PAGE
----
Re: Swapping Drives - Sanity Check
- Date: Sat, 23 Feb 2019 19:09:04 +0100
- From: Pascal Hambourg <pascal@xxxxxxxxxxxxxxx>
- Subject: Re: Swapping Drives - Sanity Check
Le 23/02/2019 à 17:21, rhkramer@xxxxxxxxx a écrit :
On Saturday, February 23, 2019 10:52:20 AM Pascal Hambourg wrote:
Le 23/02/2019 à 15:41, rhkramer@xxxxxxxxx a écrit :
On Saturday, February 23, 2019 07:53:23 AM Pascal Hambourg wrote:
Le 23/02/2019 à 08:53, David Christensen a écrit :
Understand that if you disconnect the power cable to a motherboard,
drive, peripheral, etc., but not all the other cables (e.g. SATA
cable), you can fry electronics.
Right. This is why power pins are longer than data pins in hotplug
connectors, so that they are connected first and disconnected last.
Hmm, that surprises me -- I guess I would have expected that you want the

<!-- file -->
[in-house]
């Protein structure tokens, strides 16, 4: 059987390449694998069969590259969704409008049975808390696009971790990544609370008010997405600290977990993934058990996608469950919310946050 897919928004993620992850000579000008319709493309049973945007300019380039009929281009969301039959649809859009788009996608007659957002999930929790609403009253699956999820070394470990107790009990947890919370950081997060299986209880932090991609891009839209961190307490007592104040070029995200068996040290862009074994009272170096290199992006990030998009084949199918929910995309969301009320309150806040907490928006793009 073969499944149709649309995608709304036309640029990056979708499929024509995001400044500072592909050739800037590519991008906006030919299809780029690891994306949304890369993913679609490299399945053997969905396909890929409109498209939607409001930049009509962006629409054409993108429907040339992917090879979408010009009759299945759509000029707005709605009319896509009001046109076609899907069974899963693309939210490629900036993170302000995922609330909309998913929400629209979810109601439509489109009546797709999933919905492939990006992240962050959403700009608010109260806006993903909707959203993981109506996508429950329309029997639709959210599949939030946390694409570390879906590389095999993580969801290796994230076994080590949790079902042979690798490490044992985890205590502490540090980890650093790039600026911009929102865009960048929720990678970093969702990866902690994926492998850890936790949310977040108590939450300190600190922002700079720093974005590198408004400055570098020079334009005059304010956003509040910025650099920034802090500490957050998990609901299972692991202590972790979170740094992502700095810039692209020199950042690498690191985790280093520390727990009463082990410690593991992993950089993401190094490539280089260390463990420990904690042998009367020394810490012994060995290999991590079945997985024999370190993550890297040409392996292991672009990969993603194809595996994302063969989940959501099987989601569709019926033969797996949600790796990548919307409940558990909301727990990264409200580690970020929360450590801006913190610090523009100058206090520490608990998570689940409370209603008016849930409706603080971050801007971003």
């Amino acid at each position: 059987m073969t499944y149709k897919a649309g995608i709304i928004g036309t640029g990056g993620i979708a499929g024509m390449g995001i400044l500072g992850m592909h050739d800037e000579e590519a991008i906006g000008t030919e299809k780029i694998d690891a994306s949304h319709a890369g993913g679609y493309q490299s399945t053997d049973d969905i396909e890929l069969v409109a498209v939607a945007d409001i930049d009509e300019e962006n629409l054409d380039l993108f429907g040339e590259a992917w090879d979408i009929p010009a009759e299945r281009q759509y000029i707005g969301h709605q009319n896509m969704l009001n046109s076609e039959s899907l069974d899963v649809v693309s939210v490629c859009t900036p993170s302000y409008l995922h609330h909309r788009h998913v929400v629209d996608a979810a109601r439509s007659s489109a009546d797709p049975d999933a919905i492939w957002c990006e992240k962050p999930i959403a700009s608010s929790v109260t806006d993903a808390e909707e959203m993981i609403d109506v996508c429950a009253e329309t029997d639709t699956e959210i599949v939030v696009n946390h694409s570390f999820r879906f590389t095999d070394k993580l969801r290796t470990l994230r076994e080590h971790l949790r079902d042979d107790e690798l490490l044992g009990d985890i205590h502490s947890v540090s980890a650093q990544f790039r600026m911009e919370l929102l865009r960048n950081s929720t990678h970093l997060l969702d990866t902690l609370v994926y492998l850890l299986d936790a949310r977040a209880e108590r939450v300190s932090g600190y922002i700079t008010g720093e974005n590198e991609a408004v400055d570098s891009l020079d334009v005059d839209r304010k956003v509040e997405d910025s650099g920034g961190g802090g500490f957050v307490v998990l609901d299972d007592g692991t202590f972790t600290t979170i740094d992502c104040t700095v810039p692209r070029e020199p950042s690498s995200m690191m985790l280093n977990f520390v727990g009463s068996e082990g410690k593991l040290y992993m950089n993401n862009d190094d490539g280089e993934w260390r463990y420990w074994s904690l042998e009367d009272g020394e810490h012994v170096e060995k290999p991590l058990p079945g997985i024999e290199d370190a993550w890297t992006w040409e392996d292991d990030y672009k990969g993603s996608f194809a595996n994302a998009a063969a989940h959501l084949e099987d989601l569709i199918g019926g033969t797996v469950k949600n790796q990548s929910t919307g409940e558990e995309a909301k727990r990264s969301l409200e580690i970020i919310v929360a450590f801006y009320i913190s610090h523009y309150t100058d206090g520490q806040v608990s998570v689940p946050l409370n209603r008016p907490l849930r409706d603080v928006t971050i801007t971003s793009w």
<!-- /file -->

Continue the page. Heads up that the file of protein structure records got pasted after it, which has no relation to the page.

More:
data pins connected first (while no power is applied), and disconnected
last (again, while no power is applied).
Why would you want this ? From an electrical or logical point of view,
it makes no sense.
Well, two reasons:
* in most cases (other than hot plug) you want to make connections first,
before you turn on the power (I mean, for example, you don't assemble your
computer with the power on)
Most computer parts connections (CPU, RAM, PCI cards...) are not
hotplug. For those which are (SATA in AHCI mode), you can connect them
while the power is on, power cable first.
Besides, the point is not just about connecting the data pins but
applying voltages to them while the device is not powered. If the whole
computer is powered off, there is no voltage on data pins.
* and somewhat similarly (but in a very different context) in a 3 pin power
plug for an ordinary household outlet (in the US), the ground pin is longer
than the power pins so that the ground is connected before power is applied.
This is not similar at all. The ground pin is not a data pin and does
not carry any voltage.